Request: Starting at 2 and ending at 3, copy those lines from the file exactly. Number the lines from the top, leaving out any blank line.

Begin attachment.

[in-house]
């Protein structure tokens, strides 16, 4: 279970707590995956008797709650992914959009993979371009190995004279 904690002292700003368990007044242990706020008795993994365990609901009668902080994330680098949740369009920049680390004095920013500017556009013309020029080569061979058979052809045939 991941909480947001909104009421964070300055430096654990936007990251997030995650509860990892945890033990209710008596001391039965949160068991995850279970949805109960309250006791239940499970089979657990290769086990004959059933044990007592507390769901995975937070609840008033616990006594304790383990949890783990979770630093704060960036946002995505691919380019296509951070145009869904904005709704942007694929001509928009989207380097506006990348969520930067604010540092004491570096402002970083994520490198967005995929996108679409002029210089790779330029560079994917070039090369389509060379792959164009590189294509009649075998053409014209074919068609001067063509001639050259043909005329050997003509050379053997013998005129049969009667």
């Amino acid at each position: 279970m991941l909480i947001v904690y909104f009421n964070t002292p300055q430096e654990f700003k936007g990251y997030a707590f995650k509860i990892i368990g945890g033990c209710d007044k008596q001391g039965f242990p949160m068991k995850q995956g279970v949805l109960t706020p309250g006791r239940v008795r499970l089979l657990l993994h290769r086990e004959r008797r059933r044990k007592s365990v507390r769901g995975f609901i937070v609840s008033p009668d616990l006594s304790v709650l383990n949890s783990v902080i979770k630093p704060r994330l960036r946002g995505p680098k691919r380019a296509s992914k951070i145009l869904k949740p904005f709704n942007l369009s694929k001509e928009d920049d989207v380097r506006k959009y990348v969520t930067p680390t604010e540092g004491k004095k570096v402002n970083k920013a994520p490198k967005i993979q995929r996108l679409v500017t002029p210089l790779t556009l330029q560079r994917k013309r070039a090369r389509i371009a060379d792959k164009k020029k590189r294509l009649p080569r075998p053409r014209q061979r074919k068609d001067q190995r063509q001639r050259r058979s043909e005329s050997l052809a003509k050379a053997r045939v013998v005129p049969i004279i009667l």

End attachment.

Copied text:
């Protein structure tokens, strides 16, 4: 279970707590995956008797709650992914959009993979371009190995004279 904690002292700003368990007044242990706020008795993994365990609901009668902080994330680098949740369009920049680390004095920013500017556009013309020029080569061979058979052809045939 991941909480947001909104009421964070300055430096654990936007990251997030995650509860990892945890033990209710008596001391039965949160068991995850279970949805109960309250006791239940499970089979657990290769086990004959059933044990007592507390769901995975937070609840008033616990006594304790383990949890783990979770630093704060960036946002995505691919380019296509951070145009869904904005709704942007694929001509928009989207380097506006990348969520930067604010540092004491570096402002970083994520490198967005995929996108679409002029210089790779330029560079994917070039090369389509060379792959164009590189294509009649075998053409014209074919068609001067063509001639050259043909005329050997003509050379053997013998005129049969009667």
């Amino acid at each position: 279970m991941l909480i947001v904690y909104f009421n964070t002292p300055q430096e654990f700003k936007g990251y997030a707590f995650k509860i990892i368990g945890g033990c209710d007044k008596q001391g039965f242990p949160m068991k995850q995956g279970v949805l109960t706020p309250g006791r239940v008795r499970l089979l657990l993994h290769r086990e004959r008797r059933r044990k007592s365990v507390r769901g995975f609901i937070v609840s008033p009668d616990l006594s304790v709650l383990n949890s783990v902080i979770k630093p704060r994330l960036r946002g995505p680098k691919r380019a296509s992914k951070i145009l869904k949740p904005f709704n942007l369009s694929k001509e928009d920049d989207v380097r506006k959009y990348v969520t930067p680390t604010e540092g004491k004095k570096v402002n970083k920013a994520p490198k967005i993979q995929r996108l679409v500017t002029p210089l790779t556009l330029q560079r994917k013309r070039a090369r389509i371009a060379d792959k164009k020029k590189r294509l009649p080569r075998p053409r014209q061979r074919k068609d001067q190995r063509q001639r050259r058979s043909e005329s050997l052809a003509k050379a053997r045939v013998v005129p049969i004279i009667l």